This decline in insolvencies is a continuation of an overarching downward trend over the past three years.

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Instances of ex-ad dropped significantly in the construction industry between Q4 2014 and the same period in 2017, supported by the surge in building development seen in several major cities across this time period. The manufacturing, financial and insurance services, wholesale trade and professional, scientific and technical services industries also saw significant reductions in instances of ex-ad over the past three years.

Neil Shilbury, General Manager, Commercial and Property Products at Equifax, said: “The reduction in insolvency levels nationally over the past several quarters has been influenced in considerable part by the performance of the mining states, as they continue to recover and stabilise following the end of the mining boom, coupled with improved economic conditions overall.

“On a state-by-state basis, however, Queensland, Western Australia and South Australia all saw instances of insolvencies trend upwards over the past three years, suggesting there is still some way to go before the impact of the mining boom is completely behind us,” Mr Shilbury added.

Despite the overall decrease in instances of insolvency, there are several industry sectors bucking the trend. The accommodation and food services, education and training, and retail trade industries have all seen an increase in businesses entering ex-ad over the past three years to Q4 2017.

Small businesses also fell on harder times recently, with instances of ex-ad in businesses with 1-4 and 5-9 employees increasingly significantly over the three years to the end of 2017.

“The industries seeing an increase in insolvency are, in many cases, also those facing disruption from new market entrants,” Mr Shilbury said.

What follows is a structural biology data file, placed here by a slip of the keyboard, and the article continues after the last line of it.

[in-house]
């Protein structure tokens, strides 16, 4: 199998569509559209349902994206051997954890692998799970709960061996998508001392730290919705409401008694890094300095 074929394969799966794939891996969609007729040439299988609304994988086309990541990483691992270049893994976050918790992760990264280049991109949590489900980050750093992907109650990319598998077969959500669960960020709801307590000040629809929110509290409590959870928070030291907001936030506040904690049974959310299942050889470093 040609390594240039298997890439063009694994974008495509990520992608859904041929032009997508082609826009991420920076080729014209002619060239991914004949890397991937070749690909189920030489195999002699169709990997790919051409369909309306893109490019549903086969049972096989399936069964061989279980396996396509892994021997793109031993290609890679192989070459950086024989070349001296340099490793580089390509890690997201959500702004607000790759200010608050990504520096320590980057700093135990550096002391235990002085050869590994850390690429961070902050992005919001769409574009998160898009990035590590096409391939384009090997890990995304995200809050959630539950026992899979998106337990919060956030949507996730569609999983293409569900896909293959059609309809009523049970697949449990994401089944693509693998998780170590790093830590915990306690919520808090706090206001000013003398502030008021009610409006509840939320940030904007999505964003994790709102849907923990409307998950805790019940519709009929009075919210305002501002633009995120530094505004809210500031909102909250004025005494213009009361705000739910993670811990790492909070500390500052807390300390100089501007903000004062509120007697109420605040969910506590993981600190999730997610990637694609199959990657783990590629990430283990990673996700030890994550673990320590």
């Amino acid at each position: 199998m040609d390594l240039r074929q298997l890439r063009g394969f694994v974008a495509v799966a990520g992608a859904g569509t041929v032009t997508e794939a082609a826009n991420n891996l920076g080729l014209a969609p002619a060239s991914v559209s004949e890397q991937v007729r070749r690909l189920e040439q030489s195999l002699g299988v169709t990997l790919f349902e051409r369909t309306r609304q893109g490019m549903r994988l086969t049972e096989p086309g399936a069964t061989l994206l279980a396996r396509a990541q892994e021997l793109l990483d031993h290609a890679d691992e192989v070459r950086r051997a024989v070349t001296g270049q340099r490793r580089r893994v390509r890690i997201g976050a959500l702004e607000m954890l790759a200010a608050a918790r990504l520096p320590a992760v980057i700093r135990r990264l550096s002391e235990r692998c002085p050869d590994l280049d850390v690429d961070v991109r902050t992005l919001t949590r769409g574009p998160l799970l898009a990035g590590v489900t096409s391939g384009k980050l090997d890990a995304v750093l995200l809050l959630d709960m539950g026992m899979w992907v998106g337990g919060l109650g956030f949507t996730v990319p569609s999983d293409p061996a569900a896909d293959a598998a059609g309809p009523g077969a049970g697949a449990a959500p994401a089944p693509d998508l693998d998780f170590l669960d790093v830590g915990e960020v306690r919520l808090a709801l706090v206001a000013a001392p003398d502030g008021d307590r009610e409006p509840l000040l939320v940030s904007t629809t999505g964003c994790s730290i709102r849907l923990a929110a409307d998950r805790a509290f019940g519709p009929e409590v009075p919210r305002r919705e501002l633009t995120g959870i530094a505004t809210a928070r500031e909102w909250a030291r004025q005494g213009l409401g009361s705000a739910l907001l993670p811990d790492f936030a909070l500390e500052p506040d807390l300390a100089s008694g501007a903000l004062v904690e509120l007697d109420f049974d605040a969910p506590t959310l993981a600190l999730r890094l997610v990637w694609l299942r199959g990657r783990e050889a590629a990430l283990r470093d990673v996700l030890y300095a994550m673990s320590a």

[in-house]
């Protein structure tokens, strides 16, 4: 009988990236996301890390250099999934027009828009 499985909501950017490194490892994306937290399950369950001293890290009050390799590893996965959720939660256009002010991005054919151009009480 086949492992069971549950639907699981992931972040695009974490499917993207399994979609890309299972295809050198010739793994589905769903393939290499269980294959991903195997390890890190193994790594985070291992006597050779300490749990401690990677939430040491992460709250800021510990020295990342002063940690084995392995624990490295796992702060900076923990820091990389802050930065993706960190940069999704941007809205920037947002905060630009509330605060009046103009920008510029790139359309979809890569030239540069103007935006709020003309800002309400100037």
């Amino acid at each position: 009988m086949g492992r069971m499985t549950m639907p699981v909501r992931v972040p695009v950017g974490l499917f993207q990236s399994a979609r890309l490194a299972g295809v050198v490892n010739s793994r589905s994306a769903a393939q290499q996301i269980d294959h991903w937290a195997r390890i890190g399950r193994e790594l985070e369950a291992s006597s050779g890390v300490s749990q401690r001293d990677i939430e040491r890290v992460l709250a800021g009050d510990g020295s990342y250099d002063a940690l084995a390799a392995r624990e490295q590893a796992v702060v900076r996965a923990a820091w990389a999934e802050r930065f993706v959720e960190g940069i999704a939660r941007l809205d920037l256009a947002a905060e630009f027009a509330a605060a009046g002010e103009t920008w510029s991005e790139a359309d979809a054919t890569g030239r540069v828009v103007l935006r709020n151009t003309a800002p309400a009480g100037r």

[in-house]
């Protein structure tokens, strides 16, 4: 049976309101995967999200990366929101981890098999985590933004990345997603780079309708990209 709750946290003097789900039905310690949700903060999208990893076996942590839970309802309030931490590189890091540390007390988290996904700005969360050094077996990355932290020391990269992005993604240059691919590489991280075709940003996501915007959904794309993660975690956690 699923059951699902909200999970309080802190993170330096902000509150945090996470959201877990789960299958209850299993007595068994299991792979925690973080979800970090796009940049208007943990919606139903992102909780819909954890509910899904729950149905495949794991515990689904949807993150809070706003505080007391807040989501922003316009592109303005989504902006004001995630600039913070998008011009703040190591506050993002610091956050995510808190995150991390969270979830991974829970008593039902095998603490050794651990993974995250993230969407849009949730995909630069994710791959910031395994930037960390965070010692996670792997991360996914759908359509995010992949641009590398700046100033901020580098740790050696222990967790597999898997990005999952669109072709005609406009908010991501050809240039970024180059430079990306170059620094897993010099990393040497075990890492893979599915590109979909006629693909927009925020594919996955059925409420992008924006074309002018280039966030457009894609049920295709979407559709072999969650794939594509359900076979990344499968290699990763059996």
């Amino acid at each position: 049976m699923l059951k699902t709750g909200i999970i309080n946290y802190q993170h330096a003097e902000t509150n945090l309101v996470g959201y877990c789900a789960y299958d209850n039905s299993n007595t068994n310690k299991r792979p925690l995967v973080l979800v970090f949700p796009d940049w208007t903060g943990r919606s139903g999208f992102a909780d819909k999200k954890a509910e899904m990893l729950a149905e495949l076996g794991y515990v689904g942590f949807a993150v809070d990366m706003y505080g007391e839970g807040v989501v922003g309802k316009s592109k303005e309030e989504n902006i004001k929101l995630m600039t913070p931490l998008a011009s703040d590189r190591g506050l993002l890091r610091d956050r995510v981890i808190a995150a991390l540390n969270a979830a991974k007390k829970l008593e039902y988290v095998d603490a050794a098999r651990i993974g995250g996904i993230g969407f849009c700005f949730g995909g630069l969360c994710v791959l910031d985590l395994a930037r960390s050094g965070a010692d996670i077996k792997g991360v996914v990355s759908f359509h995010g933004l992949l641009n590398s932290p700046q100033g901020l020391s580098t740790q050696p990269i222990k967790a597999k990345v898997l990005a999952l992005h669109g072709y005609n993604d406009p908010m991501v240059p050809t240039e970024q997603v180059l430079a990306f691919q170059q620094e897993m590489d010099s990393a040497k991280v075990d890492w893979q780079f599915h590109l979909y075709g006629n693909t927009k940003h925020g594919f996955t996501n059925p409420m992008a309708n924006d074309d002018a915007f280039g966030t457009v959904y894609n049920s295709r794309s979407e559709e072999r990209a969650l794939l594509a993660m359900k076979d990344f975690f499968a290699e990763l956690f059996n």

“Traditional retailers are being threatened by the consumer shift to online shopping and the entrance of global giants, such as Amazon and Alibaba, to the local market. Similarly, the accommodation and food services industry has been grappling with the impact of peer-to-peer sites such as Airbnb, or tech-first delivery services like UberEats and Deliveroo. These kinds of disruptors put a lot of pressure on the industry, and particularly on small and independent businesses.”

Impact of phoenix behaviour

Although illegal phoenix behaviour – where there is a relationship between the failed company, via directors, to another previously failed company – makes up only a portion of external administrations each year, it is estimated to cost the Australian economy between $6 billion and $14.2 billion a year.

According to Equifax data, 20 per cent of phoenix companies are created in the 12 months prior to the original company’s ex-ad event, with the 6 months prior to ex-ad seeing the largest spike in the creation of phoenix companies (11.9%).

“Both businesses and lenders need to be able to identify a phoenix company in order to avoid being left without goods or payment should the company go under,” Mr Shilbury said.

“While it is common for businesses in financial distress to experience a drop in their credit score before entering ex-ad, companies that had an affiliated phoenix company created within 12 months of becoming insolvent show an adverse rate at least 2.5 times higher than the bureau average.

“Being armed with the right data to identify a company in financial stress, determine if the company is legitimate or involved in phoenix behaviour, and adjust payment terms accordingly is vital to businesses and lenders wanting to mitigate risk and maintain a successful partnership,” he concluded.

The information contained in this release is general in nature and does not take into account your organisation’s objectives, financial situation or needs. Therefore, you should consider whether the information is appropriate to your organisation’s circumstance before acting on it, and where appropriate, seek professional advice where appropriate.

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